By RNZ News
Prime Minister Jacinda Ardern today announced a New Zealand ban on all military-style semi-automatic weapons and all assault rifles
She pledged the day after the terrorist massacre in Christchurch last Friday that “gun laws will change” and would be announced within 10 days of the attack.
Fifty people were killed in the bloody shooting.
READ MORE: RNZ’s tribute to the lost – ‘They are us’
This afternoon, Ardern said every semi-automatic weapon used in the terrorist attack on two mosques would be banned under more stringent gun laws.
As of 3pm today an order in council took effect. The changes to the regulations would mean the firearms were now categorised as needing an E-class licence endorsement.
This means no one will be able to buy the weapons without police approval. Ardern said there was no point in applying for one.
For those who are already in possession of these weapons, Ardern said the firearms would be tightly regulated, while for everyone else, the weapons would now be effectively out of reach.
She also said the government would establish a buyback scheme to take the firearms out of circulation.
After a reasonable period for returns, those who continue to possess these firearms will be in contravention of the law.
Anyone in breach of the law would be liable to a $4000 fine or up to three years imprisonment.
“We’re looking to increase the penalty when the ban is in full force and the opportunities of buyback are over,” Ardern said.
Ardern said the buyback scheme was designed to prevent the creation of a black market for banned weapons.
She said people who held weapons illegally would be protected by a police amnesty.
“We’re in the dark as to how many of these are in circulation,” Ardern said, referring to the number of weapons the government might have to buy back.
No funding conversations
“We haven’t had specific conversations about where the funding for the buyback will come from.”
She said she was confident that the majority of New Zealanders would support the gun law changes.
Police Minister Stuart Nash said the decisive move was an interim step until legislation could be passed. That legislation is likely to be in place by April 11.
He said this measure would enable New Zealand to become a safer place.
He said police were currently preparing to take these weapons out of circulation.
Watch PM Jacinda Ardern announcing the semi-automatics ban – RNZ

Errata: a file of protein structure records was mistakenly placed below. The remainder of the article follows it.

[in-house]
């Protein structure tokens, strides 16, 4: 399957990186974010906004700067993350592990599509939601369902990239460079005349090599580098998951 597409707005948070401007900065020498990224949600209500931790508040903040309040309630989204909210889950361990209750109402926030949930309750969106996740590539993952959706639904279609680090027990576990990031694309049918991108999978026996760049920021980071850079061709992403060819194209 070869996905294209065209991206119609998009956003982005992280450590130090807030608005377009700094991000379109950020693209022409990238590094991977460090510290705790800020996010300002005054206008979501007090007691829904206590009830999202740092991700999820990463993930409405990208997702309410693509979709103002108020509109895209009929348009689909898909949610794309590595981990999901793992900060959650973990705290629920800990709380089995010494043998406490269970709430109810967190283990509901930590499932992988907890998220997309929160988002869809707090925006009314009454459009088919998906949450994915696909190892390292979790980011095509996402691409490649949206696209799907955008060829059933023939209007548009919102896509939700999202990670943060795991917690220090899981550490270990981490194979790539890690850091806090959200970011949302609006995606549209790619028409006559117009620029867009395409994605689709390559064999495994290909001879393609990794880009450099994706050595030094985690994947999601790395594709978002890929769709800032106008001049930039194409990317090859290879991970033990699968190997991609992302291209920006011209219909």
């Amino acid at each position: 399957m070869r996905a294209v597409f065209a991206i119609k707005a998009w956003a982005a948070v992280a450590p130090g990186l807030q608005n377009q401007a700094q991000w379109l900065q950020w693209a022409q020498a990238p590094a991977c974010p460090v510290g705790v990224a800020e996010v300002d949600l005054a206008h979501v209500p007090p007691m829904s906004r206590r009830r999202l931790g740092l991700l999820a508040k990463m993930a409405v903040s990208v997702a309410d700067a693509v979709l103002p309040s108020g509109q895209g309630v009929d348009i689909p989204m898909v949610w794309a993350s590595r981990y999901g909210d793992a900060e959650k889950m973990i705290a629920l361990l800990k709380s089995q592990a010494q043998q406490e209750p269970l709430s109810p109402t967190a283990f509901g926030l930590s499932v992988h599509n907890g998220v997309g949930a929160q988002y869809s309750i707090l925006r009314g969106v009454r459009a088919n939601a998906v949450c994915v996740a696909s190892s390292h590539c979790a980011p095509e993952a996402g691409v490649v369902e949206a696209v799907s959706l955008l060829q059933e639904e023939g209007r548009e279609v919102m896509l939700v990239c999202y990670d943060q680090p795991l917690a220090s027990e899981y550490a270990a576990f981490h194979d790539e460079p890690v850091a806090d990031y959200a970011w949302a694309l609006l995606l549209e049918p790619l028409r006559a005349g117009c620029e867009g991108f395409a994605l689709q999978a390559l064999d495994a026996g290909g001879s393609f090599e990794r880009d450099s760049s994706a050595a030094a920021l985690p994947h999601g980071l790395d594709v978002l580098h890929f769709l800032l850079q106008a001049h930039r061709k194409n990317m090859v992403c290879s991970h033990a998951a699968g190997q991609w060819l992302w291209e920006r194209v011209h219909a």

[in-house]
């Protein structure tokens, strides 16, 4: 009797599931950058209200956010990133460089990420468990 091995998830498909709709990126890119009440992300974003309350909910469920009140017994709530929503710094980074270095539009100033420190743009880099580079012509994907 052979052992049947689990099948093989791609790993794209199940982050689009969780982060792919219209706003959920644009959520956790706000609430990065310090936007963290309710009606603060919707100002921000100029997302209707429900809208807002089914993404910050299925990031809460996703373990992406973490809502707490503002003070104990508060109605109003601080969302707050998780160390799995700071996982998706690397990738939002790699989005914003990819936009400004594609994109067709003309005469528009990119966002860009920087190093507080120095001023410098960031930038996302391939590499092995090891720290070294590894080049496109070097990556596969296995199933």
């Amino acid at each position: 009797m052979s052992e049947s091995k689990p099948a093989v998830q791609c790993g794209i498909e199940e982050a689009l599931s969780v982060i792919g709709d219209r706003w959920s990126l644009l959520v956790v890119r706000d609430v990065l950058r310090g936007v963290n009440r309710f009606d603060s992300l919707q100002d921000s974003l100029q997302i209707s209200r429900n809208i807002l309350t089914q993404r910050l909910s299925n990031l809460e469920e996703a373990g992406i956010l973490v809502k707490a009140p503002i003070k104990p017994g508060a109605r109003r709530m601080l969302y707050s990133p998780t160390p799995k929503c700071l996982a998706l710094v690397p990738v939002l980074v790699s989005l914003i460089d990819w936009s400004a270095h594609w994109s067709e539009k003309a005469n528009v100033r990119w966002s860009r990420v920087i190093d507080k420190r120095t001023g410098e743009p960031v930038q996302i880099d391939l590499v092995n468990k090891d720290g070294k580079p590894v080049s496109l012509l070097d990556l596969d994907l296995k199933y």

Cabinet – including the Green Party – decided in principle on reforms on Monday, with the National Party said it supported change.
Ardern said on Wednesday that gun laws in New Zealand were “a blueprint of what not to do” and there was a “large number of loopholes” in the law.
The Police Association has called for semi-automatic weapons to be banned, while Fish and Game said it supported a ban on military-style semi-automatic weapons.
Retailer Hunting & Fishing New Zealand has pulled all “military-style” semi-automatic firearms from sale nationwide.
The Council of Licensed Firearms Owners said there was already a stringent vetting process for firearm licences in this country and military-style semi-automatic weapons should not be banned.
The alleged shooter in the terrorist attacks held a standard firearms licence that allowed him to own limited power semi-automatic weapons. Police said it was possible firearms had been modified to be more like a military-style automatic weapon.
Read a short history of New Zealand’s gun laws.
- Key points:
Currently, standard Category A firearms licence holders are allowed to own AR-15 semi-automatic weapons, the gun of choice for the world’s mass killers.
- These semi-automatic weapons can be modified, such as using magazines that carry more bullets, effectively turning them into military-style semi-automatic weapons (MSSAs).
- A semi-automatic weapon is one where the trigger must be pulled for each shot, whereas automatic weapon can fire continuously until it runs out of ammunition.
- Currently, to secure a basic Category A licence two referees must be provided by the applicant. They are also interviewed and their gun storage checked.
- The rules around owning MSSAs are more stringent, requiring more secure storage, a valid reason for owning one, permission from the police, and for the weapon to be registered.
- There is currently no register of all guns and who owns them, making it impossible to see if someone is building up a cache of arms, police say.
- There are an estimated 1,5 million guns in New Zealand and about 250,000 people hold firearms licences.
- More than 99 percent of people who apply for a firearms licence in New Zealand are successful, according to police data.
This article is republished under the Pacific Media Centre’s content partnership with Radio New Zealand.